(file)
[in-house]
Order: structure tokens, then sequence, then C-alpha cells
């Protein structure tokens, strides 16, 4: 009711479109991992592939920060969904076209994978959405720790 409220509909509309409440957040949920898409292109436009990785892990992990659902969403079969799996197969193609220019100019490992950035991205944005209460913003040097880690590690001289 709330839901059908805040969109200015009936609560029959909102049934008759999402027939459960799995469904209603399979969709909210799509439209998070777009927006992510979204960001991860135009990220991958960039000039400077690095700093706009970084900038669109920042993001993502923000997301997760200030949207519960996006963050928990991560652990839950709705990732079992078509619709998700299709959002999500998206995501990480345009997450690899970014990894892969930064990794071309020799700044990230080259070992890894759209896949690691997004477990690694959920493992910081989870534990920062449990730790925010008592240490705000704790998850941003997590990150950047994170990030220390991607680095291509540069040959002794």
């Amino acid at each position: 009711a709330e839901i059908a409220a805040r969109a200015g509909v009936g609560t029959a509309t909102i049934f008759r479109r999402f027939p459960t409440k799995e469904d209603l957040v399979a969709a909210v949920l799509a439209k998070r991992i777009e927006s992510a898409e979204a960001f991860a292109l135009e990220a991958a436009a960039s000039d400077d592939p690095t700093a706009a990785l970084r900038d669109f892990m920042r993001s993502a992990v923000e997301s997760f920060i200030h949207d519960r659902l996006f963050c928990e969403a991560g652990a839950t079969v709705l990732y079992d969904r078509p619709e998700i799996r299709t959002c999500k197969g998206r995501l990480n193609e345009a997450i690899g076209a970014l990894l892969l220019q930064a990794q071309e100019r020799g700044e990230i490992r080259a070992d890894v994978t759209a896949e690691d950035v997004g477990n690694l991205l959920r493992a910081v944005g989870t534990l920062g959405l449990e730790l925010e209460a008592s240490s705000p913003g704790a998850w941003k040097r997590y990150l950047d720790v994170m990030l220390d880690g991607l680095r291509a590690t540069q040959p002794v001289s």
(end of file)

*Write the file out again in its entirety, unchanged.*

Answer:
[in-house]
Order: structure tokens, then sequence, then C-alpha cells
């Protein structure tokens, strides 16, 4: 009711479109991992592939920060969904076209994978959405720790 409220509909509309409440957040949920898409292109436009990785892990992990659902969403079969799996197969193609220019100019490992950035991205944005209460913003040097880690590690001289 709330839901059908805040969109200015009936609560029959909102049934008759999402027939459960799995469904209603399979969709909210799509439209998070777009927006992510979204960001991860135009990220991958960039000039400077690095700093706009970084900038669109920042993001993502923000997301997760200030949207519960996006963050928990991560652990839950709705990732079992078509619709998700299709959002999500998206995501990480345009997450690899970014990894892969930064990794071309020799700044990230080259070992890894759209896949690691997004477990690694959920493992910081989870534990920062449990730790925010008592240490705000704790998850941003997590990150950047994170990030220390991607680095291509540069040959002794």
């Amino acid at each position: 009711a709330e839901i059908a409220a805040r969109a200015g509909v009936g609560t029959a509309t909102i049934f008759r479109r999402f027939p459960t409440k799995e469904d209603l957040v399979a969709a909210v949920l799509a439209k998070r991992i777009e927006s992510a898409e979204a960001f991860a292109l135009e990220a991958a436009a960039s000039d400077d592939p690095t700093a706009a990785l970084r900038d669109f892990m920042r993001s993502a992990v923000e997301s997760f920060i200030h949207d519960r659902l996006f963050c928990e969403a991560g652990a839950t079969v709705l990732y079992d969904r078509p619709e998700i799996r299709t959002c999500k197969g998206r995501l990480n193609e345009a997450i690899g076209a970014l990894l892969l220019q930064a990794q071309e100019r020799g700044e990230i490992r080259a070992d890894v994978t759209a896949e690691d950035v997004g477990n690694l991205l959920r493992a910081v944005g989870t534990l920062g959405l449990e730790l925010e209460a008592s240490s705000p913003g704790a998850w941003k040097r997590y990150l950047d720790v994170m990030l220390d880690g991607l680095r291509a590690t540069q040959p002794v001289s």